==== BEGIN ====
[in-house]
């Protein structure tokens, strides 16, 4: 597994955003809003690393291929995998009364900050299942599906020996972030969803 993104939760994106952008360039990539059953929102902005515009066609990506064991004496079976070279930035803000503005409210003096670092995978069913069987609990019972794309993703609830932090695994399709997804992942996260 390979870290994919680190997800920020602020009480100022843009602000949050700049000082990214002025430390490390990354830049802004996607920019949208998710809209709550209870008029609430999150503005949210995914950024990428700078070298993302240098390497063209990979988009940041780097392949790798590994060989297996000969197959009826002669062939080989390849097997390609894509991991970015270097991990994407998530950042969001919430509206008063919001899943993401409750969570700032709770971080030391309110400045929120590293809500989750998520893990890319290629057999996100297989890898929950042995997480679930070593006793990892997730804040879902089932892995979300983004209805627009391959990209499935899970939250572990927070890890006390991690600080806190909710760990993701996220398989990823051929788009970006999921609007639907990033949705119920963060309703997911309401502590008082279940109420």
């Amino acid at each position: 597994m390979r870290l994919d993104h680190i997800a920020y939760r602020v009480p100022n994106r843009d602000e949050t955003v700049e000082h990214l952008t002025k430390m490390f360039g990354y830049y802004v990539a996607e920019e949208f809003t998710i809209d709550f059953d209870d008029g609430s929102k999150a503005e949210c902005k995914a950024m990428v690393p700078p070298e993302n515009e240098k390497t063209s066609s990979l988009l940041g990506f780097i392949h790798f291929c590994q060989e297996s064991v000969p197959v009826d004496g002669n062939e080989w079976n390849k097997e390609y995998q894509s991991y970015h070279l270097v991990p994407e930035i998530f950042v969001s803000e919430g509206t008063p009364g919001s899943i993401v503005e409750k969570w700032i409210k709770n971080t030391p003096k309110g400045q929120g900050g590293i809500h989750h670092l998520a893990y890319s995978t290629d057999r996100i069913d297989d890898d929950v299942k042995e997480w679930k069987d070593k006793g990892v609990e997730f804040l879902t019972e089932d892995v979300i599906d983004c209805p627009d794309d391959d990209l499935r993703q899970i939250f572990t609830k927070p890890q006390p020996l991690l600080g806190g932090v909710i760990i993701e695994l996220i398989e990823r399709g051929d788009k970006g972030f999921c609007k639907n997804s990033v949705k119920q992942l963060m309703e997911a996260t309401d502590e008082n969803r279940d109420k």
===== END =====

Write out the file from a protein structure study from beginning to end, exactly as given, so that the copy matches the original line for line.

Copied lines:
[in-house]
């Protein structure tokens, strides 16, 4: 597994955003809003690393291929995998009364900050299942599906020996972030969803 993104939760994106952008360039990539059953929102902005515009066609990506064991004496079976070279930035803000503005409210003096670092995978069913069987609990019972794309993703609830932090695994399709997804992942996260 390979870290994919680190997800920020602020009480100022843009602000949050700049000082990214002025430390490390990354830049802004996607920019949208998710809209709550209870008029609430999150503005949210995914950024990428700078070298993302240098390497063209990979988009940041780097392949790798590994060989297996000969197959009826002669062939080989390849097997390609894509991991970015270097991990994407998530950042969001919430509206008063919001899943993401409750969570700032709770971080030391309110400045929120590293809500989750998520893990890319290629057999996100297989890898929950042995997480679930070593006793990892997730804040879902089932892995979300983004209805627009391959990209499935899970939250572990927070890890006390991690600080806190909710760990993701996220398989990823051929788009970006999921609007639907990033949705119920963060309703997911309401502590008082279940109420």
């Amino acid at each position: 597994m390979r870290l994919d993104h680190i997800a920020y939760r602020v009480p100022n994106r843009d602000e949050t955003v700049e000082h990214l952008t002025k430390m490390f360039g990354y830049y802004v990539a996607e920019e949208f809003t998710i809209d709550f059953d209870d008029g609430s929102k999150a503005e949210c902005k995914a950024m990428v690393p700078p070298e993302n515009e240098k390497t063209s066609s990979l988009l940041g990506f780097i392949h790798f291929c590994q060989e297996s064991v000969p197959v009826d004496g002669n062939e080989w079976n390849k097997e390609y995998q894509s991991y970015h070279l270097v991990p994407e930035i998530f950042v969001s803000e919430g509206t008063p009364g919001s899943i993401v503005e409750k969570w700032i409210k709770n971080t030391p003096k309110g400045q929120g900050g590293i809500h989750h670092l998520a893990y890319s995978t290629d057999r996100i069913d297989d890898d929950v299942k042995e997480w679930k069987d070593k006793g990892v609990e997730f804040l879902t019972e089932d892995v979300i599906d983004c209805p627009d794309d391959d990209l499935r993703q899970i939250f572990t609830k927070p890890q006390p020996l991690l600080g806190g932090v909710i760990i993701e695994l996220i398989e990823r399709g051929d788009k970006g972030f999921c609007k639907n997804s990033v949705k119920q992942l963060m309703e997911a996260t309401d502590e008082n969803r279940d109420k």